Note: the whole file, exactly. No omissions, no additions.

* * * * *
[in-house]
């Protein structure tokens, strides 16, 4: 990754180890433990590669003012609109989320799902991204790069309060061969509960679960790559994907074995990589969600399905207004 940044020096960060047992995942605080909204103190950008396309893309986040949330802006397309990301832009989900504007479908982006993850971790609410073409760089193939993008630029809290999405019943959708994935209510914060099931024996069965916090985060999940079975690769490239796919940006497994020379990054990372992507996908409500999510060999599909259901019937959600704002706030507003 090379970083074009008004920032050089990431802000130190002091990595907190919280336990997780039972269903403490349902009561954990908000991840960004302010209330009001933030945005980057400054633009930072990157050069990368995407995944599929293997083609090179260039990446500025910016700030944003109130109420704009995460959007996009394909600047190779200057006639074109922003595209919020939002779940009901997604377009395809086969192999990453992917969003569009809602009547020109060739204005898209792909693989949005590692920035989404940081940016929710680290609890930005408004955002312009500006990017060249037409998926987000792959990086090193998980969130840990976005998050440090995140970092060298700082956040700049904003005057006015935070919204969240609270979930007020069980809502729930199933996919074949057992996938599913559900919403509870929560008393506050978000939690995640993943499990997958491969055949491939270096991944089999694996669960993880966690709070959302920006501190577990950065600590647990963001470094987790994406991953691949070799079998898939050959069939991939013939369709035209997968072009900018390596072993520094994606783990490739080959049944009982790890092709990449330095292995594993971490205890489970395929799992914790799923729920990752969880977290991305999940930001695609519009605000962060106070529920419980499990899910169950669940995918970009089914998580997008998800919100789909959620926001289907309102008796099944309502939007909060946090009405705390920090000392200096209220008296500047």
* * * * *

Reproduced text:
[in-house]
């Protein structure tokens, strides 16, 4: 990754180890433990590669003012609109989320799902991204790069309060061969509960679960790559994907074995990589969600399905207004 940044020096960060047992995942605080909204103190950008396309893309986040949330802006397309990301832009989900504007479908982006993850971790609410073409760089193939993008630029809290999405019943959708994935209510914060099931024996069965916090985060999940079975690769490239796919940006497994020379990054990372992507996908409500999510060999599909259901019937959600704002706030507003 090379970083074009008004920032050089990431802000130190002091990595907190919280336990997780039972269903403490349902009561954990908000991840960004302010209330009001933030945005980057400054633009930072990157050069990368995407995944599929293997083609090179260039990446500025910016700030944003109130109420704009995460959007996009394909600047190779200057006639074109922003595209919020939002779940009901997604377009395809086969192999990453992917969003569009809602009547020109060739204005898209792909693989949005590692920035989404940081940016929710680290609890930005408004955002312009500006990017060249037409998926987000792959990086090193998980969130840990976005998050440090995140970092060298700082956040700049904003005057006015935070919204969240609270979930007020069980809502729930199933996919074949057992996938599913559900919403509870929560008393506050978000939690995640993943499990997958491969055949491939270096991944089999694996669960993880966690709070959302920006501190577990950065600590647990963001470094987790994406991953691949070799079998898939050959069939991939013939369709035209997968072009900018390596072993520094994606783990490739080959049944009982790890092709990449330095292995594993971490205890489970395929799992914790799923729920990752969880977290991305999940930001695609519009605000962060106070529920419980499990899910169950669940995918970009089914998580997008998800919100789909959620926001289907309102008796099944309502939007909060946090009405705390920090000392200096209220008296500047």